ELL Teacher Diary #5: Starting a New School Year
By Ámbar de Mejía, ELL Outlook™ Staff Writer
Thursday, August 30
The School Year Begins
August 27 was the first day of the school year for North Carolina schools with traditional school calendars. The week before found the teachers in workshops, school meetings, orientation, and classroom preparation. After looking at my things-to-do list, I have to ask, as all teachers ask, How in the world will we ever be ready to teach the children with so much paperwork and testing to get done? But we make it, we always do. Every day I have been scanning my new student list, checking student demographics, marking which ones come from our county, which ones from out of county, and which are out-of-state students. It seems as if this year, I will only have one newcomer student from out of the country, at least for now. But we know that can change at any moment!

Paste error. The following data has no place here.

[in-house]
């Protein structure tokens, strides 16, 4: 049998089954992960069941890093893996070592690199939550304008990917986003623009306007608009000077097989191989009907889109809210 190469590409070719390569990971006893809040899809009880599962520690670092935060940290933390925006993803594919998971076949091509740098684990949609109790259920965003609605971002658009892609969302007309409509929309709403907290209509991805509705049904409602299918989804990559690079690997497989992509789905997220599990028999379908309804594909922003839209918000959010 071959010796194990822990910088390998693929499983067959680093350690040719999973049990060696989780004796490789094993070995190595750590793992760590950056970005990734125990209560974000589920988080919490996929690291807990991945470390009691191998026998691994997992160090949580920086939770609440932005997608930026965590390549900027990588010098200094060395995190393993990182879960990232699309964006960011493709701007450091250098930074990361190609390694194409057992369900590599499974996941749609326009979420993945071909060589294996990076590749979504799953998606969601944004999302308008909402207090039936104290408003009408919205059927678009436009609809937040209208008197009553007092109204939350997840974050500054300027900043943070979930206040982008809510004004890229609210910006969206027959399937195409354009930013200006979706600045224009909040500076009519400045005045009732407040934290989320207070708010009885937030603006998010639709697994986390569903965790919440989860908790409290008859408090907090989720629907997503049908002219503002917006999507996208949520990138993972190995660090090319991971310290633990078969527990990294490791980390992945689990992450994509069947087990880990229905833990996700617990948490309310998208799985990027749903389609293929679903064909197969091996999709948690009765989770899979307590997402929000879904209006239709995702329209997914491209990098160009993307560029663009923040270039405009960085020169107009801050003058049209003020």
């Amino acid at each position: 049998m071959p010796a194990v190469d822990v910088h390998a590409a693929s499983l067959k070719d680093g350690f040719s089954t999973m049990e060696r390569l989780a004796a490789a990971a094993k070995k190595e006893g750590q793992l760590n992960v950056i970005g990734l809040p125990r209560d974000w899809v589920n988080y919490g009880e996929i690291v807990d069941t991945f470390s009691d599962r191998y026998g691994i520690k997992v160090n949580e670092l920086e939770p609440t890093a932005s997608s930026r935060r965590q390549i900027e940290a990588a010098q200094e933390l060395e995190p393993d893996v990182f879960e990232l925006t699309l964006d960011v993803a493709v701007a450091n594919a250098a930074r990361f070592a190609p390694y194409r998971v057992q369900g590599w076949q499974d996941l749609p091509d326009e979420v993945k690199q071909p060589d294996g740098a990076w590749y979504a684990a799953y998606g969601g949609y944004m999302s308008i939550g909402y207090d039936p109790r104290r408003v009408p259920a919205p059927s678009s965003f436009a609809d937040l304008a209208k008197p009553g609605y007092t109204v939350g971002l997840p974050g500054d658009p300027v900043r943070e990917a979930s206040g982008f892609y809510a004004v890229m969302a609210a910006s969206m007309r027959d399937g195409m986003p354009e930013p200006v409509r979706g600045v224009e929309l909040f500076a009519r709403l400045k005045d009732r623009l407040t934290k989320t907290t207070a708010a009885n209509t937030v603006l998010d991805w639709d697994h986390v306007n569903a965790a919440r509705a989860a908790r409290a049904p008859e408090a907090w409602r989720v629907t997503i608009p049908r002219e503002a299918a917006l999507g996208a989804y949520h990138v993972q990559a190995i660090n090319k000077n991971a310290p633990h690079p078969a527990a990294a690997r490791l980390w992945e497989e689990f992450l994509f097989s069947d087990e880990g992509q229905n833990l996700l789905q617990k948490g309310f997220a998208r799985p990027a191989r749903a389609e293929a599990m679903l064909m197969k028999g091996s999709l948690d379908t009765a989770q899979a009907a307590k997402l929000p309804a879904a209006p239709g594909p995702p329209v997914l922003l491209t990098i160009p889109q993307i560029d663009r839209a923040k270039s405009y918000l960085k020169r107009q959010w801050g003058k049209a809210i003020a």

Last semester, I counted at least thirty new kindergarteners who were candidates for testing for English proficiency. Now, after only one week, we are already up to forty students. Forty kindergarteners! How am I going to test forty kindergarteners and still be able to teach my classes? The very week that I will be testing them, I will also be commencing classes throughout the school! If you know anything about me, you’ve probably already guessed that I went to make myself a cup of café negro sin azúcar—black coffee, no sugar—while pondering the ponderings. Hmmm… five per day at the least ought to do it. I have thirty days to test every new out-of-state or new foreign student.
OK, check my things-to-do list: Prepare a preliminary workable schedule targeting my novice low through intermediate-high students. Write a note to teachers asking for their schedules. Check the Home Language Survey prepared by the ESL/migrant office against our homeroom lists. Find the discrepancies and correct them.